Deng in turn was succeeded by Jiang Zemin, a leader vilified by the Falun Gong sect with accusations of almost unbelievable brutality.   Jiang’s “Mandate of Heaven” can be traced to a factor unappreciated by many outside China.  China is far more fragile, as a geopolitical entity, than many outsiders understand.  It has a propensity for breaking up into feuding duchies such as the Period of Warring States.

Jiang inherited leadership on the eve of the breakup of the USSR.  This is no trivial matter.  Xinjiang Uyghur Autonomous Region, China’s largest administrative district, has been part of the modern Chinese state only since 1949.  China was very much at risk of breaking up, a very bad thing for China and the world, much as it would have been a bad thing had Lincoln failed to preserve the Union in the War Between the States.  Jiang averted the threat of dissolution.

In the process, he may have engaged in reprehensible brutalities.  And Jiang remained powerful long into his successor Hu’s tenure.   There are unverified but deeply troubling allegations of human rights abuses occurring under his rule and persisting afterwards under his influence.  If the allegations are well founded, and if they are permitted to persist any longer, they threaten to bring great shame upon China.   It therefore must be considered an absolutely essential matter for Xi to investigate such claims in his avowed battle against CCP corruption.  The most urgent accusation, as previously reported by to wide notice is that of the widespread execution of political prisoners and the sale of their organs for transplant.  If true, it is imperative that such practices be stopped immediately … before they utterly discredit the legitimacy of the Chinese Communist Party in the eyes of the Chinese people and the world.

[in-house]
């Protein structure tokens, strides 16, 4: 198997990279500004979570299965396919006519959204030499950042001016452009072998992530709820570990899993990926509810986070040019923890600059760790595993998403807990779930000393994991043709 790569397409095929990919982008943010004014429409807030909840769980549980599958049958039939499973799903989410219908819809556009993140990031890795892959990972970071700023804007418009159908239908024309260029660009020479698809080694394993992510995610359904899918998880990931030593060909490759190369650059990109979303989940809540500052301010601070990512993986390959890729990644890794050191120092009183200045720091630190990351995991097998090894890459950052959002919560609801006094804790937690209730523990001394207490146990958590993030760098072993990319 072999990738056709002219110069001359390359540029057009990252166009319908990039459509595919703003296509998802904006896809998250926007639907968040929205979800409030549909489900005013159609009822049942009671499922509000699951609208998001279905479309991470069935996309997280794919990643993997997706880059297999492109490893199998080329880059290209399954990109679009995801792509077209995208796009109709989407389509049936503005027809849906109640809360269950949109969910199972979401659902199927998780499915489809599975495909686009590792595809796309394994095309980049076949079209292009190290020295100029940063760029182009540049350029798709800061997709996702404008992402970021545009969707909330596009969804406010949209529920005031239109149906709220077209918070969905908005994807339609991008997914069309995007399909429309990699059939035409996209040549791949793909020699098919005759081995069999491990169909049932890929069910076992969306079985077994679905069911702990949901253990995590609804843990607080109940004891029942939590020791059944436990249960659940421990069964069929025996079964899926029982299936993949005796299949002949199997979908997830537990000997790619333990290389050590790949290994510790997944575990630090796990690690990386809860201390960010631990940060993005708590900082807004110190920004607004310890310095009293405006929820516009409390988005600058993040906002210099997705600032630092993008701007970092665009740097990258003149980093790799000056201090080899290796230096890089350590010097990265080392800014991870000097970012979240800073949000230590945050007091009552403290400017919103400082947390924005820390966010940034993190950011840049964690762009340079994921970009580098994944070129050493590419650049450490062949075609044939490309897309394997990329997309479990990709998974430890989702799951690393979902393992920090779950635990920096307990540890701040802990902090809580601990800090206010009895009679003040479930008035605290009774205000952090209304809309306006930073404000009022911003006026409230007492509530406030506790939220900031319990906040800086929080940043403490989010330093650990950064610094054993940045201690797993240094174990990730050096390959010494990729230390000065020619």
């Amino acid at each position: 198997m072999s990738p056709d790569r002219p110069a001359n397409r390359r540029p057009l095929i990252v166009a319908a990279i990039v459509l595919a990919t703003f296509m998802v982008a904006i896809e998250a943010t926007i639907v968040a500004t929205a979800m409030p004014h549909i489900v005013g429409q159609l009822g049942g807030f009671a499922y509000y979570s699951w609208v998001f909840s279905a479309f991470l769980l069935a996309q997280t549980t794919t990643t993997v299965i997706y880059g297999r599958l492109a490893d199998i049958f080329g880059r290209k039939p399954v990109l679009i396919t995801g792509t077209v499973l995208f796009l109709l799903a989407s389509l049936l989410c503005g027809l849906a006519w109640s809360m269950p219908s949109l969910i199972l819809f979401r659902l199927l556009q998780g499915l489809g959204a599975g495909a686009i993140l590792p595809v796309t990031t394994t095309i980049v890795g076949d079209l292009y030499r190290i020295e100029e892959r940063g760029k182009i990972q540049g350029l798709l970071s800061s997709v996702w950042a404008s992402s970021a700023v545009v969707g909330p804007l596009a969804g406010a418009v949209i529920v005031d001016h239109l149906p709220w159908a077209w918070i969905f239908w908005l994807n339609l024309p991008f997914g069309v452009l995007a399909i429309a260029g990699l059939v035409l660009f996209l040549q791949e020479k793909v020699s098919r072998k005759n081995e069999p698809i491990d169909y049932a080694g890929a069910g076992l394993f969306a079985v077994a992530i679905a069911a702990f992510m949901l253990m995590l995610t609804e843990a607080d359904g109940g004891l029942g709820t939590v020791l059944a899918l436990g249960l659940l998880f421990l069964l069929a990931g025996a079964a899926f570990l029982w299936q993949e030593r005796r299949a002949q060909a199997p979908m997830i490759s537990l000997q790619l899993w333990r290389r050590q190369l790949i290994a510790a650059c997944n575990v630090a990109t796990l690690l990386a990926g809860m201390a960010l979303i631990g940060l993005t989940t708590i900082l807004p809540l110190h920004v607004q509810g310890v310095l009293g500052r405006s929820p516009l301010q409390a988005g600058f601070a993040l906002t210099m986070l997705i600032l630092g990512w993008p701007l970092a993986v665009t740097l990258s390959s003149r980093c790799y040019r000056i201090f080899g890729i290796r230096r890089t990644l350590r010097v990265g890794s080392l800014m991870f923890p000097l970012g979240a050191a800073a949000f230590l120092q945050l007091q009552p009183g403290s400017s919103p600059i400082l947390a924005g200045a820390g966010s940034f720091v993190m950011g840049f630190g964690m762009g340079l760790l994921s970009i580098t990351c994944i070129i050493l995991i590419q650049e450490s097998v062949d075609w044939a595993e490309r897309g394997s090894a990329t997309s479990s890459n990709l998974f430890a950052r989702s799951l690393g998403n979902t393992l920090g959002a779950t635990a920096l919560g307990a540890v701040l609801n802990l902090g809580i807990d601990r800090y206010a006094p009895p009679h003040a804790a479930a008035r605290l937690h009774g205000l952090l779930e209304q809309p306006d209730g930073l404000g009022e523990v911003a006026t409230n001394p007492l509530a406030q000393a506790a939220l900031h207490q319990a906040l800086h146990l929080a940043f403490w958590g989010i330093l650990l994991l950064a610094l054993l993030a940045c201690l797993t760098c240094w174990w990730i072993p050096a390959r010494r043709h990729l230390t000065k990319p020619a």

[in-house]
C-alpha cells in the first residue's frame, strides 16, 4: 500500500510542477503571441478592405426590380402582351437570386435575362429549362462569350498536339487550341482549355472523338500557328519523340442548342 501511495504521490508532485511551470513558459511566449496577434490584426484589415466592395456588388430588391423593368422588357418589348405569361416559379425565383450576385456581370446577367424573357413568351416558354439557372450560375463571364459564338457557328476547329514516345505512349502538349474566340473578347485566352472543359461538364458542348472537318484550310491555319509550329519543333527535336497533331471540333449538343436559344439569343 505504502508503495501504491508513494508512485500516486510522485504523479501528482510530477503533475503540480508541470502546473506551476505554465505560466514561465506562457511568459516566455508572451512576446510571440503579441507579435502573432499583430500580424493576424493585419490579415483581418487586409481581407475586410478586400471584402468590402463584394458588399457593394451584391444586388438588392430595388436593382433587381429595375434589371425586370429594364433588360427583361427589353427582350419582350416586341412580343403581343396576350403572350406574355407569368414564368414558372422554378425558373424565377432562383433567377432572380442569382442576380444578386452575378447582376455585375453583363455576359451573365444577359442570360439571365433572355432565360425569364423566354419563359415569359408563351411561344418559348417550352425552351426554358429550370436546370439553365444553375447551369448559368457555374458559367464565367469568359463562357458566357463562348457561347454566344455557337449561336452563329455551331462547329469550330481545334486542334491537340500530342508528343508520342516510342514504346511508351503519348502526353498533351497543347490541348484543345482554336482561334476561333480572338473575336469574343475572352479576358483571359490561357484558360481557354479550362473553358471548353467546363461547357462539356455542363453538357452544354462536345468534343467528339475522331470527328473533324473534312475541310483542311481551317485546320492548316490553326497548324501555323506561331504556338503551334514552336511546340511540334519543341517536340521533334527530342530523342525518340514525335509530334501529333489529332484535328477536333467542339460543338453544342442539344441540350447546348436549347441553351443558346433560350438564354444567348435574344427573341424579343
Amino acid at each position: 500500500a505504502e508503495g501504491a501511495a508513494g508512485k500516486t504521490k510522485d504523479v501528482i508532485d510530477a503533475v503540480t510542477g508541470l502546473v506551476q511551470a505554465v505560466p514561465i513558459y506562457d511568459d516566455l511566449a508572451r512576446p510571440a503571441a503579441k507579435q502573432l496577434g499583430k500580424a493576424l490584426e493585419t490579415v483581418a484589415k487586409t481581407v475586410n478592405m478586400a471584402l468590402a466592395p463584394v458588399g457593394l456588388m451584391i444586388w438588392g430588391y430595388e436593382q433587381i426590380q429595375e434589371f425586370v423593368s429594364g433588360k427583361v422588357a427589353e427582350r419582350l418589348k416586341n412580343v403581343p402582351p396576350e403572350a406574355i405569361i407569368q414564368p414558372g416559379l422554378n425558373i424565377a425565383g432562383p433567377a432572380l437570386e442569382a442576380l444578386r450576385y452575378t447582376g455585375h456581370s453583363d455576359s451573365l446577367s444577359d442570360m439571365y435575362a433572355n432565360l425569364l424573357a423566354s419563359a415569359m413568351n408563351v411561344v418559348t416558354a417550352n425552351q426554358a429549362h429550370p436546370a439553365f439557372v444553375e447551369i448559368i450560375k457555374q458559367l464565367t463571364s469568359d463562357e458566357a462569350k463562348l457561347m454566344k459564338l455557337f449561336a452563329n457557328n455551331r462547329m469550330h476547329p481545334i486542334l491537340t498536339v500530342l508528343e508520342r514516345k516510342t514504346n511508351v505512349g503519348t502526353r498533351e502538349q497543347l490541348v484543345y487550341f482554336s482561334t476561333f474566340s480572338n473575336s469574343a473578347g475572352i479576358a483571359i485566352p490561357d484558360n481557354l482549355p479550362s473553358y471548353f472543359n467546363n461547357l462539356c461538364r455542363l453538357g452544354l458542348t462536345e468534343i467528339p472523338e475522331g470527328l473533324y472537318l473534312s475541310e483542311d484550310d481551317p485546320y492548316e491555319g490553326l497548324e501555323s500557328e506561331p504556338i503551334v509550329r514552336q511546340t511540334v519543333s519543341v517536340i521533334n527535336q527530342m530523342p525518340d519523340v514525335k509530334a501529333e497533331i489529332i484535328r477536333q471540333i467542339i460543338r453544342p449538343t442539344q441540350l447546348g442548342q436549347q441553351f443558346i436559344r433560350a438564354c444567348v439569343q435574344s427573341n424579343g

In the transition just concluded Xi’s great rival for power was Chongqing party boss Bo Xilai, an atavistic Maoist now disgraced and purged.  The purging of Bo is another indicator of China’s continued momentum toward democracy and human rights.  The Chinese leadership understands that there is much to be done and many challenges ahead.  In addition to ceasing brutal persecution of religious sects, more humane treatment of ethnic minorities — such as the Tibetans, who are protesting oppression and cultural liquidation by self-immolation, and the beautiful Uyghur people and culture concentrated in Xinjiang — is essential.  This is an imperative if the CCP wishes to retain legitimacy.  It is encouraging that the new administration highlights in its platform the duty of the party to “lead people of all ethnic groups.”  Deeds must follow such words promptly.

The commitment of the Chinese leadership for the next decade, as reported by the Xinghua News Agency, is this (and these are principles to be taken with utmost seriousness):